labs(x="Seed Difference",y="Probability of Higher Seed Winning Based on Margin of Victory")
Created by Pretty R at

Model Win Percentage as a Function of  Seed Difference

It is always good to incorporate as much knowledge as possible into an analysis. In this case, we have information on other games besides the 16 versus 1 seed game which help us estimate the 16 versus 1 game. For example, it is reasonable to assume that the larger the difference in seed is, the more likely the higher seed will win. We can build a logistic regression model which looks at all of the outcomes of all of the games and predicts the probability of winning based on the difference in seed. When the two teams have the same seed, I enforced the probability of the higher seed winning to be 0.5 by making the intercept 0.

In the plot below, you can see that the logistic model predicts that the probability of winning increases throughout until reaching about 90% for the 16 versus 1. I also included a non-linear generalized additive model (GAM) model for comparison. The GAM believes that being a big favorite (16 vs 1 or 15 vs 2) gives an little boost in win probability. An advantage of modeling is that we can make predictions for match-ups that have never occurred (like a seed difference of 14).

geom_jitter(alpha=.15,position = position_jitter(height = .025,width=.25))+
labs(x="Seed Difference",y="Game Won by Higher Seed",colour="Model")
Created by Pretty R at

Model Score Difference as a Function of  Seed Difference

We can also do the same thing with margin of victory. Here, I constrain the linear model to have an intercept of 0, meaning that two teams with the same seed should be evenly matched. Again, I included the GAM fit for comparison. The interpretations are similar to before, in that it seems that there is an increase in margin of victory for the heavily favored teams.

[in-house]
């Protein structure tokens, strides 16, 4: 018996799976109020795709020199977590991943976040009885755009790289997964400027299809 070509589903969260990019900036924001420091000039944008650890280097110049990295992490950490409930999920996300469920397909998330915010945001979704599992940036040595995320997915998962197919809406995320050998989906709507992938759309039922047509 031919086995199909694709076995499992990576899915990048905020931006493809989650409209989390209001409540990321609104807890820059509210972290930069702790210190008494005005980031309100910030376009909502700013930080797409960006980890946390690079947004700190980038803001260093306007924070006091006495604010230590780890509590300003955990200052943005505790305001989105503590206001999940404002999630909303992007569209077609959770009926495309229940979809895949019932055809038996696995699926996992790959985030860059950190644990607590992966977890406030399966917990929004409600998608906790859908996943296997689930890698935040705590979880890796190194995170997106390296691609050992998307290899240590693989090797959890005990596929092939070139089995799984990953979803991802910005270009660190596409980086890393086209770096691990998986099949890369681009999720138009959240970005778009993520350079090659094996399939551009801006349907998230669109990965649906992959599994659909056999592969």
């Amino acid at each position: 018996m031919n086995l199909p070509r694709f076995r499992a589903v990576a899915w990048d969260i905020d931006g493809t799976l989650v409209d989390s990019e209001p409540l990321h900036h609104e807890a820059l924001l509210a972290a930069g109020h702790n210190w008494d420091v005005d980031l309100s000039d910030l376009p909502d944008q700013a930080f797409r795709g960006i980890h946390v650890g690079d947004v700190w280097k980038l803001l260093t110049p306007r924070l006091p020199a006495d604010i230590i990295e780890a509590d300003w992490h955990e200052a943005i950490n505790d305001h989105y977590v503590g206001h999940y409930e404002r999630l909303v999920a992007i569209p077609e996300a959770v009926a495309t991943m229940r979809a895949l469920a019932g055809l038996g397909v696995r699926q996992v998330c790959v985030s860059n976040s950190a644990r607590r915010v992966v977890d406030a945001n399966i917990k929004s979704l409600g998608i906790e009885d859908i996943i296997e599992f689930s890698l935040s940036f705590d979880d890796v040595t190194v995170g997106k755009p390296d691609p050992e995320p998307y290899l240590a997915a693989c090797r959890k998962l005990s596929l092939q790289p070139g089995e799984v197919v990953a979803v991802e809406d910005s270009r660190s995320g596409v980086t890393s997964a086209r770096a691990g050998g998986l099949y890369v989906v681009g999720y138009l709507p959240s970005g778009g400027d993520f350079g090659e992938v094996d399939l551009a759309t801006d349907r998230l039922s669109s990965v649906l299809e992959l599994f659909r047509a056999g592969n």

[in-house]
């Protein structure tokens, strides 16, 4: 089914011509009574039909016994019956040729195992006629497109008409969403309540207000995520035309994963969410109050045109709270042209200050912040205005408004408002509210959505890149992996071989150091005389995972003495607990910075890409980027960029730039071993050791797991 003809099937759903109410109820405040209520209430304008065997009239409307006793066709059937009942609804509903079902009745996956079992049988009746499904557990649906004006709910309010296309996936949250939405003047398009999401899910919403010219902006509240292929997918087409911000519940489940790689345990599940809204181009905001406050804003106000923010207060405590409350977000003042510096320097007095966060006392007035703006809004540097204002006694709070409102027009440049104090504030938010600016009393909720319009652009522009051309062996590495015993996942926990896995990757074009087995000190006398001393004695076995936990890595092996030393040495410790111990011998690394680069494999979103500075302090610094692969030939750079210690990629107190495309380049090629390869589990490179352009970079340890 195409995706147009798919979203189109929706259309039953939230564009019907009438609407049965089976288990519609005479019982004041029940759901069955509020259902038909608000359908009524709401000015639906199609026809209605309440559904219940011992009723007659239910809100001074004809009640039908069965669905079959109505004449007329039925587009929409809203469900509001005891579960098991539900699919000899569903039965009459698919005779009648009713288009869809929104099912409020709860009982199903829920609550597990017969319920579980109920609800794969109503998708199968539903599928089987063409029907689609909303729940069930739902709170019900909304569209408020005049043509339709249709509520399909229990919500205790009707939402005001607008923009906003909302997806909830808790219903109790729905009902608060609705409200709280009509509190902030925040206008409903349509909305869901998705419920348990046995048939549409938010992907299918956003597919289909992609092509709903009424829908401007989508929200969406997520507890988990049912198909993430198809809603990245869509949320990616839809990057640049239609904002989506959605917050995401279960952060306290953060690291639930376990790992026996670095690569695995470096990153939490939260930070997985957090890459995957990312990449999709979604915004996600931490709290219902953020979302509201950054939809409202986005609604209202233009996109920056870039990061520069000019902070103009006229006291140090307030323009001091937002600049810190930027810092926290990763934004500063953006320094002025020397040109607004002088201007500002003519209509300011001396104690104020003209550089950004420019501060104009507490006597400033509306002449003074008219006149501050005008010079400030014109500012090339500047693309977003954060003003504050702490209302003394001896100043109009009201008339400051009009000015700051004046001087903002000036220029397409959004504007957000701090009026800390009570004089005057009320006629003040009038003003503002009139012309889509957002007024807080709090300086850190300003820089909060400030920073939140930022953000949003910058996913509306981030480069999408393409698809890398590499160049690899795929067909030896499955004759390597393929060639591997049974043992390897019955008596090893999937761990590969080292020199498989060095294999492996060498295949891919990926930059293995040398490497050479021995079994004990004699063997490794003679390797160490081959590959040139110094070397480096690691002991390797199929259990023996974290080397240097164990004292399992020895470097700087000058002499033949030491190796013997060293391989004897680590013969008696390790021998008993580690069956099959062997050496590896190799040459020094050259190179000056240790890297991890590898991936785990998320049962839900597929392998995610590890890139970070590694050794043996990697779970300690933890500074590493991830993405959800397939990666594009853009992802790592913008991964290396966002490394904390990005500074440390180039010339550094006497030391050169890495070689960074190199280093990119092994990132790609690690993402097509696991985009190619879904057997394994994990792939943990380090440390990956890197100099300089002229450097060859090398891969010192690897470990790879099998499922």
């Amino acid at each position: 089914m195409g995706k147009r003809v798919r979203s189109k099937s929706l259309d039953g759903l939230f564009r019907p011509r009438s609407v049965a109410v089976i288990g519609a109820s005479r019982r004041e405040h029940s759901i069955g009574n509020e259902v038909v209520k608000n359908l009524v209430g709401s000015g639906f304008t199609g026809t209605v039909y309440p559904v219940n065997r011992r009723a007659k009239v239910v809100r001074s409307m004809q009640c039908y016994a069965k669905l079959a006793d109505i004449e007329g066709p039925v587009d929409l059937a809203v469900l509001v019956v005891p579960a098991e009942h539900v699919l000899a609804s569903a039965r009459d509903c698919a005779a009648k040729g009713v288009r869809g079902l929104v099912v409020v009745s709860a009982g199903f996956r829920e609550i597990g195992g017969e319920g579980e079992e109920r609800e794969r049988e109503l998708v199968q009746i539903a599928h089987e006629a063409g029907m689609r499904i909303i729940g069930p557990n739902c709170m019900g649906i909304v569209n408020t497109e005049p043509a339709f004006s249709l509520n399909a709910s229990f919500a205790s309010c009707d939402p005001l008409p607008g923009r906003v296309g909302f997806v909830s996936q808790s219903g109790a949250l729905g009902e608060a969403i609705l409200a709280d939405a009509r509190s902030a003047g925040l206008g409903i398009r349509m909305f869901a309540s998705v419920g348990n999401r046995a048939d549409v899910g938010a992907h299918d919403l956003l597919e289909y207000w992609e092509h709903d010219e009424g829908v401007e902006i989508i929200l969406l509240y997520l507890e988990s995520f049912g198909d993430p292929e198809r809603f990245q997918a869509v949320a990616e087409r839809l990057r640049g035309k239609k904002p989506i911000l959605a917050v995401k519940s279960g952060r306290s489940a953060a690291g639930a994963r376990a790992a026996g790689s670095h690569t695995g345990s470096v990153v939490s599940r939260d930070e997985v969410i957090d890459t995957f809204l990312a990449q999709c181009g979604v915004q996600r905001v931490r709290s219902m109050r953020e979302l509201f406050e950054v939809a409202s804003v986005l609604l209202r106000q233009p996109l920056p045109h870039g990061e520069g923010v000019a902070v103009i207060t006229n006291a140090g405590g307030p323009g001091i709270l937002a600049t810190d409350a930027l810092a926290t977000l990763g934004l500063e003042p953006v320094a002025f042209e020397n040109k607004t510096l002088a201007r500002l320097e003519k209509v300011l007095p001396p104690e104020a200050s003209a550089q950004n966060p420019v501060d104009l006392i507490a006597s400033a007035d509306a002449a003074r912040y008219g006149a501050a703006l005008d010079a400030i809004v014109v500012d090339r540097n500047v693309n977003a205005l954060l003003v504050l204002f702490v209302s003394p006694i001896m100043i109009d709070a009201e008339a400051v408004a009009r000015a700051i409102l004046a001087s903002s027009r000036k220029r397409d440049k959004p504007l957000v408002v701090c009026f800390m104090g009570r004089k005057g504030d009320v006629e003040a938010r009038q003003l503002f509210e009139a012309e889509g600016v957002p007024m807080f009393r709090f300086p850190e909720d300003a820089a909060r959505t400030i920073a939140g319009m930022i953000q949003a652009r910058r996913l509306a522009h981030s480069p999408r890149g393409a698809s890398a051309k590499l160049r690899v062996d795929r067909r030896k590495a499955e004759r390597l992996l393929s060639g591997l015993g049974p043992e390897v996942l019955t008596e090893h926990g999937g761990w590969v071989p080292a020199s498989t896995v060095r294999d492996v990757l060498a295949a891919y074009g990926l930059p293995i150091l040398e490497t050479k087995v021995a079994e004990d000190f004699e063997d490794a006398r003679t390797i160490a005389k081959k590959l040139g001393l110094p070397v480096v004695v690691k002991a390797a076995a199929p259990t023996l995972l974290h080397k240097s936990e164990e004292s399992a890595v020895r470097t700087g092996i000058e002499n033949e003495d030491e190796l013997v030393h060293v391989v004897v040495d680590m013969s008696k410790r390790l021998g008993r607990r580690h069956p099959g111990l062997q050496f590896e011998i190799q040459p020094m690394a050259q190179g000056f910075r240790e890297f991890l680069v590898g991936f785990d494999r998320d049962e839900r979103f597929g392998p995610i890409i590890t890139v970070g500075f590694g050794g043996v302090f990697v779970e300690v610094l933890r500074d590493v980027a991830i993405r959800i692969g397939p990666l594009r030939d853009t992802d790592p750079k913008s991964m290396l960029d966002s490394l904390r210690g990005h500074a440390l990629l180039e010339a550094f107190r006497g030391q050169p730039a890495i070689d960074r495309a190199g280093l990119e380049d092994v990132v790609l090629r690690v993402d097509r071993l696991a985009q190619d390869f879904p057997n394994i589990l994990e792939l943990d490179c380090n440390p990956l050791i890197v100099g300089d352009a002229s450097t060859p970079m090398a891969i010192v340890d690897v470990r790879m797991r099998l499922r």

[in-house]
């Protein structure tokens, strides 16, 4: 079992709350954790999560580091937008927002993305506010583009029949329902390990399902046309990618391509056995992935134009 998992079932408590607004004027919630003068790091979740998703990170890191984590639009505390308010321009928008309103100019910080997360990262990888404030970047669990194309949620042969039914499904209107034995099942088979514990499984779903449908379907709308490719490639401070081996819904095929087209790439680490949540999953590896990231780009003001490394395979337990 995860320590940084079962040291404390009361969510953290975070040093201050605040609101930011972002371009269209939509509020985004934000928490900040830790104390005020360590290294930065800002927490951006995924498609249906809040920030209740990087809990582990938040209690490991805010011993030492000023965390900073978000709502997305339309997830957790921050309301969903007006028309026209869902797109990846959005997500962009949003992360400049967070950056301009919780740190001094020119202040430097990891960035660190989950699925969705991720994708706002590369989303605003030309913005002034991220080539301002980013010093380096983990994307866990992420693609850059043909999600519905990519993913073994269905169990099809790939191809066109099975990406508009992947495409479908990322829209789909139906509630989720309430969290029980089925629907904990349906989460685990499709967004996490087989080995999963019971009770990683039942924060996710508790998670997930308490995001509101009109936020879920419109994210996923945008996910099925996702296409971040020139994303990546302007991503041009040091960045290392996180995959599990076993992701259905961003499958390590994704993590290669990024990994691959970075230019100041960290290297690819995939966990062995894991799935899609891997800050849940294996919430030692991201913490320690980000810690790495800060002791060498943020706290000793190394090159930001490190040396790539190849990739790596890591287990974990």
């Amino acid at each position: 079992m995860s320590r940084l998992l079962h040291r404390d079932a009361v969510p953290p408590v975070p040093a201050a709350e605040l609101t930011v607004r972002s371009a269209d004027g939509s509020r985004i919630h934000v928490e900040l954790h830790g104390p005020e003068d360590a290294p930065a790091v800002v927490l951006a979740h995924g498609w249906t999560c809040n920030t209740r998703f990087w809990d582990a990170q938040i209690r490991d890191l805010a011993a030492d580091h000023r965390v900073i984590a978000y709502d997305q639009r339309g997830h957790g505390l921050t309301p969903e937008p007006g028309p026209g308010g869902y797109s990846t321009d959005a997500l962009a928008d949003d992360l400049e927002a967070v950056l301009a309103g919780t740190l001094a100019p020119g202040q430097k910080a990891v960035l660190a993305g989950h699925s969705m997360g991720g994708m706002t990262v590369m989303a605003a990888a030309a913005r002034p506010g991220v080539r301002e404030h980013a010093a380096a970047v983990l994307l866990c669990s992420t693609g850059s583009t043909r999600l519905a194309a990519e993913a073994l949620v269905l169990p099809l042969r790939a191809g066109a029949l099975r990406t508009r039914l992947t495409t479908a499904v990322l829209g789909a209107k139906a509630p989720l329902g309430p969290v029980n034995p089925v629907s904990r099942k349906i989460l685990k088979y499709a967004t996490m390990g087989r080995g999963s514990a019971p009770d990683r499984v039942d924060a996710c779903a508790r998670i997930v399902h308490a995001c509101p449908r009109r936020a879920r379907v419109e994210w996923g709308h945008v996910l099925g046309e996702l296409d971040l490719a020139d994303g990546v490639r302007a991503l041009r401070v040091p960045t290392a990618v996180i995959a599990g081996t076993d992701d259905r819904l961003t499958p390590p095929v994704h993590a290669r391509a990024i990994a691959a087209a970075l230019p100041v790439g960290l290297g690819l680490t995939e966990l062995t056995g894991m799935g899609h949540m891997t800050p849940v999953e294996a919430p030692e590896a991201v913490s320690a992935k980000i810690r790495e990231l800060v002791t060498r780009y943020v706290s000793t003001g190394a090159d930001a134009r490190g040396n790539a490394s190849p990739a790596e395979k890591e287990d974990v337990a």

geom_jitter(alpha=.25,position = position_jitter(height = 0,width=.25))+
labs(x="Seed Difference",y="Margin of Victory by Higher Seed",colour="Model")
Created by Pretty R at

From these models of margin of victory we can infer the probability of the higher seed winning (again, assuming normality).

labs(x="Seed Difference",y="Probability of Higher Seed Winning",colour="Model")
Created by Pretty R at


Putting all of the estimates together, you can easily spot the differences between the models. The two assumptions that just used the data between specific seeds look pretty similar. It looks like using score differential is a little more reasonable of the two. The two GAMs have a similar trend and so did the  linear and logistic models. If someone asks you what the probability that a 16 seed beats a 1 seed, you have at least 6 different answers.

This post highlights the many different ways someone can analyze the same data. Simply statistics talked a bit about this in a recent podcast. In this case, the differences are not huge, but there are noticeable changes. So the next time you read about an analysis that someone did, keep in mind all the decisions that they had to make and what type a sensitivity they would have on the results.

geom_line(aes(y=ProbLogitGAM,colour="Logistic GAM"),size=1)+
geom_line(aes(y=ProbScore,colour="Score Diff"),size=1)+
geom_point(aes(y=ProbScore,colour="Score Diff"),size=3)+
labs(x="Seed Difference",y="Probability of Higher Seed Winning",colour="Model")
Created by Pretty R at

Note that the GAM functions did not have a way to easily restrict the win probability be equal to exactly 0.5 when the seed difference is 0. That is why you may notice the GAM model is a bit above 0.5 at 0.